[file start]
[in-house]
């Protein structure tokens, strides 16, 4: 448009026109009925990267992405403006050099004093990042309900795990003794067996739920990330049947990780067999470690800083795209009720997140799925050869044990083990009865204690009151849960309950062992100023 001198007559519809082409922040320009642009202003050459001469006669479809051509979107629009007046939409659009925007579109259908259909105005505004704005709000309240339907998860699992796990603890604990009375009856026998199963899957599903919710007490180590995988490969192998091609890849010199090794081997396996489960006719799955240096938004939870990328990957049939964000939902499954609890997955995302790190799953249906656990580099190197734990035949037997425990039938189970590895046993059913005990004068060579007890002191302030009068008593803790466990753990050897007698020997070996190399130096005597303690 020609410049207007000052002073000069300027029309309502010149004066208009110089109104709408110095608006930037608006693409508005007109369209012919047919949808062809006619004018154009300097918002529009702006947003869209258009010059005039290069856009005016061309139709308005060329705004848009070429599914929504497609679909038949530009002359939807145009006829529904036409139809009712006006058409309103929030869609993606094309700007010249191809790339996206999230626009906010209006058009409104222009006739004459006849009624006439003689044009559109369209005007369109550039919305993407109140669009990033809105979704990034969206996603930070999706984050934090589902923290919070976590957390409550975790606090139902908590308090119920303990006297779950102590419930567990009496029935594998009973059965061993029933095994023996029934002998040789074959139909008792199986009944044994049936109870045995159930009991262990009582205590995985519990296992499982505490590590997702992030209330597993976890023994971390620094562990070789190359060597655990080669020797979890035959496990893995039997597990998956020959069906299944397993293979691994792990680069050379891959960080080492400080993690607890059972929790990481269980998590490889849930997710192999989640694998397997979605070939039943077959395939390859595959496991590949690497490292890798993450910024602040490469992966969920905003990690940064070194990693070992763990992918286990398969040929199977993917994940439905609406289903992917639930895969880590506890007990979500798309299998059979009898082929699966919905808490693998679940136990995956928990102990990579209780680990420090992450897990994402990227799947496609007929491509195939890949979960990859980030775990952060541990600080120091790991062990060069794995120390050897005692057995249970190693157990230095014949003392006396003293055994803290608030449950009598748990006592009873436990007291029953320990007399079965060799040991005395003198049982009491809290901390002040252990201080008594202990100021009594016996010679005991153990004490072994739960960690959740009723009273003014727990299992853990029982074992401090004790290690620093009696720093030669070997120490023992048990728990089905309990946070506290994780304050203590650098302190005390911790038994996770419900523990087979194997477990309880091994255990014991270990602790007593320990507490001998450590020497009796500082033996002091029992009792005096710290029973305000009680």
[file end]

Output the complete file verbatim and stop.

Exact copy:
[in-house]
């Protein structure tokens, strides 16, 4: 448009026109009925990267992405403006050099004093990042309900795990003794067996739920990330049947990780067999470690800083795209009720997140799925050869044990083990009865204690009151849960309950062992100023 001198007559519809082409922040320009642009202003050459001469006669479809051509979107629009007046939409659009925007579109259908259909105005505004704005709000309240339907998860699992796990603890604990009375009856026998199963899957599903919710007490180590995988490969192998091609890849010199090794081997396996489960006719799955240096938004939870990328990957049939964000939902499954609890997955995302790190799953249906656990580099190197734990035949037997425990039938189970590895046993059913005990004068060579007890002191302030009068008593803790466990753990050897007698020997070996190399130096005597303690 020609410049207007000052002073000069300027029309309502010149004066208009110089109104709408110095608006930037608006693409508005007109369209012919047919949808062809006619004018154009300097918002529009702006947003869209258009010059005039290069856009005016061309139709308005060329705004848009070429599914929504497609679909038949530009002359939807145009006829529904036409139809009712006006058409309103929030869609993606094309700007010249191809790339996206999230626009906010209006058009409104222009006739004459006849009624006439003689044009559109369209005007369109550039919305993407109140669009990033809105979704990034969206996603930070999706984050934090589902923290919070976590957390409550975790606090139902908590308090119920303990006297779950102590419930567990009496029935594998009973059965061993029933095994023996029934002998040789074959139909008792199986009944044994049936109870045995159930009991262990009582205590995985519990296992499982505490590590997702992030209330597993976890023994971390620094562990070789190359060597655990080669020797979890035959496990893995039997597990998956020959069906299944397993293979691994792990680069050379891959960080080492400080993690607890059972929790990481269980998590490889849930997710192999989640694998397997979605070939039943077959395939390859595959496991590949690497490292890798993450910024602040490469992966969920905003990690940064070194990693070992763990992918286990398969040929199977993917994940439905609406289903992917639930895969880590506890007990979500798309299998059979009898082929699966919905808490693998679940136990995956928990102990990579209780680990420090992450897990994402990227799947496609007929491509195939890949979960990859980030775990952060541990600080120091790991062990060069794995120390050897005692057995249970190693157990230095014949003392006396003293055994803290608030449950009598748990006592009873436990007291029953320990007399079965060799040991005395003198049982009491809290901390002040252990201080008594202990100021009594016996010679005991153990004490072994739960960690959740009723009273003014727990299992853990029982074992401090004790290690620093009696720093030669070997120490023992048990728990089905309990946070506290994780304050203590650098302190005390911790038994996770419900523990087979194997477990309880091994255990014991270990602790007593320990507490001998450590020497009796500082033996002091029992009792005096710290029973305000009680």